The recent Brexit vote demonstrates the power of communication and the effect of disseminating misinformation. Sending an effective, accurate message is just as important in science.
Scientists normally communicate through the publication of articles in peer-reviewed journals. But the language used in these articles is often complicated and difficult for a non-specialist to understand. As most research is funded by the taxpayers’ money or through various charities, scientists have an obligation to tell them how their money was used.
According to the latest survey by the Ipsos MORI Social Research Institute, scientists are amongst one of the most trusted professions. As a scientist, I feel that we ought to maintain the public’s trust by providing truthful findings of research in a simple language. This is the essence of effective science communication.
Science stories are frequently embellished and spun out of context in a world where it’s easier to sell science fictions rather than science facts.
Therein lies the problem for many researchers, as some mainstream media may misquote scientists or even falsify stories. There are some precautions that researchers should take to avoid this miscommunication but sometimes it’s beyond control.
Start spreading your research
Many scientists are media shy and most just focus on lab work and scientific publications. I include myself in this bracket; despite interest in science writing and science communication, I never actively disseminated my work. For scientists, research should be the main focus point. But spreading research through media coverage and science communication can also boost the career of a scientist.
A few months ago I attended the VoYS media workshop, where I learned that Mark Lorch, a biochemist from the University of Hull, had recently been awarded professorship in his respective field. His work on science communication was the tipping factor for his professorship credentials.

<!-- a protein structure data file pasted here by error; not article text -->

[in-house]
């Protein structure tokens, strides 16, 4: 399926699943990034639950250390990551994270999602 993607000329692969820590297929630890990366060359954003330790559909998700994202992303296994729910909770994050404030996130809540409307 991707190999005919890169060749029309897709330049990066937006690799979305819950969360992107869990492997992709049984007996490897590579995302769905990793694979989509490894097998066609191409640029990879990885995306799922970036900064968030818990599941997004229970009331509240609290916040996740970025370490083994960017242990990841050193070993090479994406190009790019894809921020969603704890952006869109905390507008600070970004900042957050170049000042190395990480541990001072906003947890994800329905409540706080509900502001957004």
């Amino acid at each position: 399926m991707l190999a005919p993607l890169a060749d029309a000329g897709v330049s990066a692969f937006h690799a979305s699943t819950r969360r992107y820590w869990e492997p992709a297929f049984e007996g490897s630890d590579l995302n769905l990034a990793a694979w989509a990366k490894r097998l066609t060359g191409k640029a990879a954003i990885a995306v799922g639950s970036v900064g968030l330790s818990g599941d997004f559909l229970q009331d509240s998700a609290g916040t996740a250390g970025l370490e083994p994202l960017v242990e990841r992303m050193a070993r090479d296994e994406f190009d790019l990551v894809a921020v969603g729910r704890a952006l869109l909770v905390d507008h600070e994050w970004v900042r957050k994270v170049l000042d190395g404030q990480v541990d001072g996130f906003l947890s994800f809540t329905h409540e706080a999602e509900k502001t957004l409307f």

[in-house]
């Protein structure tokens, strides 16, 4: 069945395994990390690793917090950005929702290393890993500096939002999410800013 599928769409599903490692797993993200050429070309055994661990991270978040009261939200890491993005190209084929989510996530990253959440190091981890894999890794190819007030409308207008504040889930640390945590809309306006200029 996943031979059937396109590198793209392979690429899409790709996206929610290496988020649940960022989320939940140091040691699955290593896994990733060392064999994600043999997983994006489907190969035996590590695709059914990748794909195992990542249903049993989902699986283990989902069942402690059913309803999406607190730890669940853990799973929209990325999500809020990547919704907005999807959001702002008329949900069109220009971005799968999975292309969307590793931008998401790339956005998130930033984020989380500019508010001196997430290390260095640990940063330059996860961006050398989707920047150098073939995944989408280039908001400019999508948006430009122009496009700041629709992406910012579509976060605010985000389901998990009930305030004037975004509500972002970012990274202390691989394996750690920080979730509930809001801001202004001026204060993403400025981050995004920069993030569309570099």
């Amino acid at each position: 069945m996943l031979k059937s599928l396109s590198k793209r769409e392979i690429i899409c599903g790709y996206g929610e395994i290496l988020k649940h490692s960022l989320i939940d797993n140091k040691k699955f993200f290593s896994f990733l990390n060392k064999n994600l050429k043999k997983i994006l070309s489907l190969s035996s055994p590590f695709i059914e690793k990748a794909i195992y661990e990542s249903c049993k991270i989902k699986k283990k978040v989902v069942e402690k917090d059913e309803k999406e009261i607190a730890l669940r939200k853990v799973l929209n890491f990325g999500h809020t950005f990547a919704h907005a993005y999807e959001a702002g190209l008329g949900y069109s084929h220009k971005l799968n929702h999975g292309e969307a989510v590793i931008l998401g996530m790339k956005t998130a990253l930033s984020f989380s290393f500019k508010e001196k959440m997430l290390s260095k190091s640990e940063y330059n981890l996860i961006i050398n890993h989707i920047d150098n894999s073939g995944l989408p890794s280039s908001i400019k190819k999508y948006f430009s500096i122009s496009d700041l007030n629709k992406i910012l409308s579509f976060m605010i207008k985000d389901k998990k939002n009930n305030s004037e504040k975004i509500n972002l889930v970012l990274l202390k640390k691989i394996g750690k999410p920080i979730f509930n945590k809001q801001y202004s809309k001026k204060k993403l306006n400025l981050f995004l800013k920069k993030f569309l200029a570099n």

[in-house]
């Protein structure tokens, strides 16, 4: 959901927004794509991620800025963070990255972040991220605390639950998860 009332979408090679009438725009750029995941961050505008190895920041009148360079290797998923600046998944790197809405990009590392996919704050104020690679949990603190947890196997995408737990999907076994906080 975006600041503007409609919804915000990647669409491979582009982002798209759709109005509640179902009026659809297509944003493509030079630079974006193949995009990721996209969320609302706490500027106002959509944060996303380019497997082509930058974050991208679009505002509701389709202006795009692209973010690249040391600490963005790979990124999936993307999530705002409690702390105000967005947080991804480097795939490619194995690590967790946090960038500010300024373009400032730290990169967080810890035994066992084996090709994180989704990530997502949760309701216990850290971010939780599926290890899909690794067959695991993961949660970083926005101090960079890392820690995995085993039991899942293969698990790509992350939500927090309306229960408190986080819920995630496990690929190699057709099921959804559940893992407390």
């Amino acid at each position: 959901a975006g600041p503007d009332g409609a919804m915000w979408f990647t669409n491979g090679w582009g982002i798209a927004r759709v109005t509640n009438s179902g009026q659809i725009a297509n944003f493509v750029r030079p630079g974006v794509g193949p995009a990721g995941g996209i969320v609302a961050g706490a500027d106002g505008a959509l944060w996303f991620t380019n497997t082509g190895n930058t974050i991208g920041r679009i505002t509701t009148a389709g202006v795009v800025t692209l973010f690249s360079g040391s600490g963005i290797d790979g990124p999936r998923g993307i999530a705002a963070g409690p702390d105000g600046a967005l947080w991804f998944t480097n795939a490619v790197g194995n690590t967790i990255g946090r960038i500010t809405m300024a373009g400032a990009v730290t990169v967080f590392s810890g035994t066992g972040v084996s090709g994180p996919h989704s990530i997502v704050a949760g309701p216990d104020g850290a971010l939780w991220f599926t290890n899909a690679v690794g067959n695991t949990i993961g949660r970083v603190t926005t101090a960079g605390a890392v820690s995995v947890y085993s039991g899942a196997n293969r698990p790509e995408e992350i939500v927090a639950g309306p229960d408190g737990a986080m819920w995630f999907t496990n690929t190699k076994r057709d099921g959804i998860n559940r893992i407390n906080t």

For many young researchers, getting involved in science communication often seems the biggest challenge. Factors including lack of confidence, not knowing how to start, or the fear of misinterpretation that could damage one’s academic integrity plays a major part. Though the positives from science communication activities mostly outweigh the negatives. And there are lots of great ways to start.
- Start your own blog. Many web domains provide a free page on word press format – a great platform to start blogging.
- Contact your University Press Office. It’s a great way to get your research out to the general media when publishing.
- Get in touch with your local radio or newspapers. They’re always looking to cover local stories and certainly would welcome friendly local experts.
- Join the Conversation. It’s a great way to get your name out there. I recently wrote an article for the Conversation, which has been picked up by a few media platforms such as the BBC science focus and IFLScience.
- Get on Twitter. These days you can find the latest news on any topic very quickly, and likewise spread messages rapidly through the social media, especially Twitter and Facebook. In fact, most communication jobs require you to use social media in a professional context.
Avoiding inaccurate media coverage
It’s important that young scientists know of the pitfalls of dealing with the media. Some people are concerned about giving a recorded interview fearing that the content may be edited before release. There are additional complications with live interviews it may go on a tangent and side-track argument may catch one off guard to say something regretful.
I’ve been advised by experts that these pitfalls may be prevented by writing 2-3 main points that you would like to be delivered through the media. It helps you to remember your message clearly when under pressure. And, these points can be repeated if you have to – a tactic used by politicians all the time. It’s not ideal but it could avoid horrific misinterpretation of your message and keep the interview within the topic.
If it comes to a point when you don’t know the answer to the question then it’s wise to acknowledge that. So, just knowing when to say “I don’t know” is sometimes is effective communication.
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